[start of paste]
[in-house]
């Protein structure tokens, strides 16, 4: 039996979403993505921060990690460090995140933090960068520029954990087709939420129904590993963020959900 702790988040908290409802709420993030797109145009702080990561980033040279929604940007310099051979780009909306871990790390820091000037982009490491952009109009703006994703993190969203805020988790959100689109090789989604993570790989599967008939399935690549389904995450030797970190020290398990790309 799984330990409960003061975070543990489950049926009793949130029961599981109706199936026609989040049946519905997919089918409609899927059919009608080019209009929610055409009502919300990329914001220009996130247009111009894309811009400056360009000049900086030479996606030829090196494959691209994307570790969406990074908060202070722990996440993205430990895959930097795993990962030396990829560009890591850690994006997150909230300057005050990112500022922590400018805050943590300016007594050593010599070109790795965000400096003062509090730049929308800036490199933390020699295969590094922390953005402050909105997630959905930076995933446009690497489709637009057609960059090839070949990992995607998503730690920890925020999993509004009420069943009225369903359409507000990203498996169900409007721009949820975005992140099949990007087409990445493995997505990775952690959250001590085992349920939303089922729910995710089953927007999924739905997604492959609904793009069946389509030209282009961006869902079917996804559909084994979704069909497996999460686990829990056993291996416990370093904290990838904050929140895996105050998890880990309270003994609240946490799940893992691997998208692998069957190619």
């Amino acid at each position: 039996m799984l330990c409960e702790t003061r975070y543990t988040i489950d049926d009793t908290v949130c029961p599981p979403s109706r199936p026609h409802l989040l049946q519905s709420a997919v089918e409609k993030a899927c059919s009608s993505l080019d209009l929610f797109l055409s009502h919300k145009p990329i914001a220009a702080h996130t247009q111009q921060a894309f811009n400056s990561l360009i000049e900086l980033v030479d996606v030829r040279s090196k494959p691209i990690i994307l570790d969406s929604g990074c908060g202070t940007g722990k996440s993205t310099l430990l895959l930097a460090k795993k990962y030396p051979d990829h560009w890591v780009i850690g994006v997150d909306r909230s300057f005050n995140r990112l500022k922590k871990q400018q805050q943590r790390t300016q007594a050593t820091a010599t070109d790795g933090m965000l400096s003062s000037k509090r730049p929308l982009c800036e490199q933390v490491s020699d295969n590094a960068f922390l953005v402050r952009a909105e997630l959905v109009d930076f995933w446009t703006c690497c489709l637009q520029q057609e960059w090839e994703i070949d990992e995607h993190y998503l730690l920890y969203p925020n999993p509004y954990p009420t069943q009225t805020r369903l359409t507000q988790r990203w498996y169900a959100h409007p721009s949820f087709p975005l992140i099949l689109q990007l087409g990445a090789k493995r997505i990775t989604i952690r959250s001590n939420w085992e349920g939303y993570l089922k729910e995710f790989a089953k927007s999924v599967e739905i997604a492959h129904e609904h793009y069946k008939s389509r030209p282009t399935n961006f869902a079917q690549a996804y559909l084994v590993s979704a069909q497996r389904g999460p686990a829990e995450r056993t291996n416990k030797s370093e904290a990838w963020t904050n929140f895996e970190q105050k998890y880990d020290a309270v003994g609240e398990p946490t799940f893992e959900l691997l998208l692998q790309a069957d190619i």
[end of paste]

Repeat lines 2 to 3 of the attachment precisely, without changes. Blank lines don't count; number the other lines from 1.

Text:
């Protein structure tokens, strides 16, 4: 039996979403993505921060990690460090995140933090960068520029954990087709939420129904590993963020959900 702790988040908290409802709420993030797109145009702080990561980033040279929604940007310099051979780009909306871990790390820091000037982009490491952009109009703006994703993190969203805020988790959100689109090789989604993570790989599967008939399935690549389904995450030797970190020290398990790309 799984330990409960003061975070543990489950049926009793949130029961599981109706199936026609989040049946519905997919089918409609899927059919009608080019209009929610055409009502919300990329914001220009996130247009111009894309811009400056360009000049900086030479996606030829090196494959691209994307570790969406990074908060202070722990996440993205430990895959930097795993990962030396990829560009890591850690994006997150909230300057005050990112500022922590400018805050943590300016007594050593010599070109790795965000400096003062509090730049929308800036490199933390020699295969590094922390953005402050909105997630959905930076995933446009690497489709637009057609960059090839070949990992995607998503730690920890925020999993509004009420069943009225369903359409507000990203498996169900409007721009949820975005992140099949990007087409990445493995997505990775952690959250001590085992349920939303089922729910995710089953927007999924739905997604492959609904793009069946389509030209282009961006869902079917996804559909084994979704069909497996999460686990829990056993291996416990370093904290990838904050929140895996105050998890880990309270003994609240946490799940893992691997998208692998069957190619």
């Amino acid at each position: 039996m799984l330990c409960e702790t003061r975070y543990t988040i489950d049926d009793t908290v949130c029961p599981p979403s109706r199936p026609h409802l989040l049946q519905s709420a997919v089918e409609k993030a899927c059919s009608s993505l080019d209009l929610f797109l055409s009502h919300k145009p990329i914001a220009a702080h996130t247009q111009q921060a894309f811009n400056s990561l360009i000049e900086l980033v030479d996606v030829r040279s090196k494959p691209i990690i994307l570790d969406s929604g990074c908060g202070t940007g722990k996440s993205t310099l430990l895959l930097a460090k795993k990962y030396p051979d990829h560009w890591v780009i850690g994006v997150d909306r909230s300057f005050n995140r990112l500022k922590k871990q400018q805050q943590r790390t300016q007594a050593t820091a010599t070109d790795g933090m965000l400096s003062s000037k509090r730049p929308l982009c800036e490199q933390v490491s020699d295969n590094a960068f922390l953005v402050r952009a909105e997630l959905v109009d930076f995933w446009t703006c690497c489709l637009q520029q057609e960059w090839e994703i070949d990992e995607h993190y998503l730690l920890y969203p925020n999993p509004y954990p009420t069943q009225t805020r369903l359409t507000q988790r990203w498996y169900a959100h409007p721009s949820f087709p975005l992140i099949l689109q990007l087409g990445a090789k493995r997505i990775t989604i952690r959250s001590n939420w085992e349920g939303y993570l089922k729910e995710f790989a089953k927007s999924v599967e739905i997604a492959h129904e609904h793009y069946k008939s389509r030209p282009t399935n961006f869902a079917q690549a996804y559909l084994v590993s979704a069909q497996r389904g999460p686990a829990e995450r056993t291996n416990k030797s370093e904290a990838w963020t904050n929140f895996e970190q105050k998890y880990d020290a309270v003994g609240e398990p946490t799940f893992e959900l691997l998208l692998q790309a069957d190619i």